The Occupational Health and Safety Authority (OHSA) has issued a number of fines following a series of inspections at places of work which resulted in the presence of “serious deficiencies in health and safety protection”.
These deficiencies, said the H&S regulator, may have led to physical injury or death at work.
It stressed that human life and health are priceless and should be given absolute priority, and warned that it will continue to take action against those who do not protect health and safety at work.
In a statement released on Tuesday, the OHSA said that it has carried out 3,724 inspections in 2021, during which it has stopped work in 478 workplaces as well as issued 689 administrative fines with a value of €256,750.
In addition, separate proceedings were initiated in 112 cases in the Court of Magistrates in Malta as well as in the Gozo Court, while 46 cases were decided (of which 45 were convicted), resulting in fines amounting to €68,750 for breaches of occupational health and safety laws.
This means that the average value of a fine issued by the OHSA was of €372.64, while the average fine imposed by the Courts was of €1,527.78.
The fines were imposed on various people, including company directors, some employers, some self-employed, as well as clients and project supervisors on construction projects.
Although most of the workplaces where deficiencies were noticed were construction sites there were also other places such as printing works and factories among others, it said.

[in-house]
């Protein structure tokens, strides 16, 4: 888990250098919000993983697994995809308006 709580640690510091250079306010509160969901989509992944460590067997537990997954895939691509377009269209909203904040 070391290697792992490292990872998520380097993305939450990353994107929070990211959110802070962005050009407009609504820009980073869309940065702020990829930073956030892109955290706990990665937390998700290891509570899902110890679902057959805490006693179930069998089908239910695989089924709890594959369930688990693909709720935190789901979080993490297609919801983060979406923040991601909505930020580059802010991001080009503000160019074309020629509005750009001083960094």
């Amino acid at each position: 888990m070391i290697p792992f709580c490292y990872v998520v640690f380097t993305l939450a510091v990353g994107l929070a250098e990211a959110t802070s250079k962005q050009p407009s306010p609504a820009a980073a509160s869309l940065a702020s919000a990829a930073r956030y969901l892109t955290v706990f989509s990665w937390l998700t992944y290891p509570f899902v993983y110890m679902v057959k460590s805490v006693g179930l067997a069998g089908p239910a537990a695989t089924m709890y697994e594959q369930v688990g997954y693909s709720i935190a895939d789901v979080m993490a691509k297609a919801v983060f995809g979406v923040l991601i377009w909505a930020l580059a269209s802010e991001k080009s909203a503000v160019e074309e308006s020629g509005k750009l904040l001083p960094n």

In addition to a lack of protection of health and safety in general, a lack of risk assessment and signs of health and safety, fire-fighting measures and evacuation of workers were also found.
Some have failed to ensure that the freight lift installed in the workplace is examined by a competent person every six months and to send the report of this examination to the OHSA within 28 days of the date of the examination.
There were also those who failed to provide information to officers from the OHSA.
The statement comes after a spate of construction-related injuries and deaths, with the “dumping” of a worker on a pavement drawing national attention to the problem.
In comments made to BusinessNow.mt after the death of a 50-year-old Bulgarian worker on a construction site in Ħamrun, president of the Chamber of Construction Managers Jesmond Chetcuti asked “who is to blame” when “another worker left his home and family in the morning to earn a living and did not return home”?
“The photo of the building under construction tells the whole story,” said Mr Chetcuti. “Even from the outside – I do not even want to think how it is the inside – it is clear that falling from height is a serious issue here (in Malta).”
He continued: “Eighty per cent of the buildings under construction in Malta are the same. Workers working on roofs pouring concrete on uneven surfaces with no edge protection or the farce of some timber wall that falls over with the weight of a sparrow.”
Mr Chetcuti insisted that, “This situation cannot go on, or else all the talk of reform in the industry will be just that, ‘talk’,” and called on all those who have some sort of influence within the construction industry to make sure that every worker that leaves his home in the morning returns to his loved ones back safely.
For more information on legal obligations, guides or general questions about health and safety at work, one can contact the OHSA on 21247677, send an email to firstname.lastname@example.org, or enter the authority’s Facebook page.
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